To culminate our project introducing misoprostol tablets to prevent bleeding in childbirth among women who deliver at home in Northern Nigeria, we convened hundreds of community members, government representatives and other advocates for safe motherhood in Zaria in February 2010.
Our collaborative project with Ahmadu Bello University and the UC Berkeley Bixby Center successfully demonstrated that distributing misoprostol tablets in these communities was safe and significantly increased protection against life-threatening bleeding after childbirth, the leading cause of maternal death in Nigeria. But perhaps more importantly, the communities are enthusiastic about the new drug, "miso."
Two mothers from the community of Hayin Ojo, Safiya and Hauwa, who took misoprostol in their most recent deliveries spoke in front of the crowd of over 400 people. With their babies on their backs, they expressed gratitude for having access to the tablets and noted how their fears of bleeding are now alleviated. So too did village chiefs and local religious leaders extend gratitude for "this tablet that saves the lives of our mothers, sisters and wives."
As we continue to work with local partners and the government to expand access to misoprostol tablets for life-threatening bleeding, we are grateful for the support of those who share in our goal of reducing the number of women who die unnecessarily while giving life in Nigeria.
We are pleased to report that our efforts to create access to misoprostol tablets to manage bleeding after childbirth have yielded a broad base of support in Ethiopia, including from the government and partners working towards safer motherhood for Ethiopian mothers. Following a gathering we organized in January 2010 where health care providers and program partners shared successful results and encouraging stories about the use of misoprostol by health workers who care for pregnant mothers, Ethiopia's Ministry of Health took the lead in scaling up training of community health workers and access to the simple tablets, especially to benefit the many women who labor at home.
In a clear demonstration of this support for misoprostol as a strategy for reducing bleeding-related maternal deaths, this month, June 2010, the Ethiopian drug authority took the important policy step of registering misoprostol, thereby enabling legal importation, marketing and distribution of the tablets throughout Ethiopia and paving the way to access for millions of women.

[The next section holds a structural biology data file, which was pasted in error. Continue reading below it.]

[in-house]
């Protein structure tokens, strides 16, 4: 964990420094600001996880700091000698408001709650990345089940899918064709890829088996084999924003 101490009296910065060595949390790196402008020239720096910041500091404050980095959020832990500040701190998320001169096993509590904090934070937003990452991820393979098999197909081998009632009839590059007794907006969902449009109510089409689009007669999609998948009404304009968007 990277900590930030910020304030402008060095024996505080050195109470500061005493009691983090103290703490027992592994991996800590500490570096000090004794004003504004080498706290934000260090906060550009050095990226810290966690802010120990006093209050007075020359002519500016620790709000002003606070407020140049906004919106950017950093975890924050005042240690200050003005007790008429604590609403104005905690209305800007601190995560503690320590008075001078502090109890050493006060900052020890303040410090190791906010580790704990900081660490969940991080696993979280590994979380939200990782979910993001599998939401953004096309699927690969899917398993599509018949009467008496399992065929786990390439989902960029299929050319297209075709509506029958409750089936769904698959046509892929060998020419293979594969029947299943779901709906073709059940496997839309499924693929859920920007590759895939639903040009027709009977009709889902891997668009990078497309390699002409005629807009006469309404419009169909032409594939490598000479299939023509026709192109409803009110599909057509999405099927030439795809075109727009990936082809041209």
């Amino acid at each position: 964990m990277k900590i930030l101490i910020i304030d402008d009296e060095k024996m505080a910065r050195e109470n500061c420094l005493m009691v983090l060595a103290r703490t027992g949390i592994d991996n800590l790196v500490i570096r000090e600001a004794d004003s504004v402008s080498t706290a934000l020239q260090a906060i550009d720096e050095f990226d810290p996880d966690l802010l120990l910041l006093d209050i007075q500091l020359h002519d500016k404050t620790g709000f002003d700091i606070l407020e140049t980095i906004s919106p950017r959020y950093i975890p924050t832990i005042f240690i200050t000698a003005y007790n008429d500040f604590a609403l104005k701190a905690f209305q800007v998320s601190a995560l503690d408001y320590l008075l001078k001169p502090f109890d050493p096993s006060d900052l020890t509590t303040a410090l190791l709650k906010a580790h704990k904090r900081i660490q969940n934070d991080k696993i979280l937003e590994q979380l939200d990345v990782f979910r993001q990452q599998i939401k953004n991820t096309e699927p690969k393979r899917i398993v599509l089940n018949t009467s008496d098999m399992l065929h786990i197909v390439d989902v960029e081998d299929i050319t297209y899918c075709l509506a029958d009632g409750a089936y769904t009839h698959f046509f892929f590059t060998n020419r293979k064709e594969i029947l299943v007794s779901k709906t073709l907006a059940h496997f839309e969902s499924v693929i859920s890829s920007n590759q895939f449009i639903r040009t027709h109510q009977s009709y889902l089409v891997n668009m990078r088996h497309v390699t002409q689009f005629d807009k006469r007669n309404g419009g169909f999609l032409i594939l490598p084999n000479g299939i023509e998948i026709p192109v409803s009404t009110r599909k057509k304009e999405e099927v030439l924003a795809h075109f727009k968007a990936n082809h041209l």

With the generous support of donors and committed maternal health advocates, we continue to collaborate with our local partners in Ethiopia to educate community health workers and make misoprostol tablets available to the women who need them the most.
We are pleased to report that our efforts to educate health care providers in Ethiopia have led to more than 7,000 people trained to use misoprostol tablets for prevention of excessive bleeding after childbirth, or postpartum hemorrhage. In a country where culture and geography contribute to 94% of women delivering at home, the transmission of knowledge on how to use misoprostol to manage postpartum hemorrhage may prove essential in saving the lives of laboring mothers for years to come.
One mother who received misoprostol from a provider we trained told us, “I am overwhelmed with satisfaction by the safe delivery I got taking misoprostol. I’ve had postpartum hemorrhage before, but not this time.”
With our local partners and team taking the lead, we continue to train the young women who are deployed to rural communities by the government to provide primary health care. These health workers previously faced the challenge of providing safe deliveries with minimal supplies and training but are now equipped with a simple to use tablet that clearly benefits the communities they serve. One such health worker recently reported proudly that she had conducted 61 deliveries safely using misoprostol.
Not only are we working diligently to educate health workers in rural villages, but with the obstetrics and gynecological society of Ethiopia we have trained nearly 4,000 students training to be midwives and nurses on misoprostol. By integrating training on misoprostol for postpartum hemorrhage into their regular curriculum, we are contributing to a sustainable improvement in knowledge about a life-saving drug among the men and women who serve families across Ethiopia.
We appreciate the support of those who share our commitment to saving mothers' lives in Ethiopia.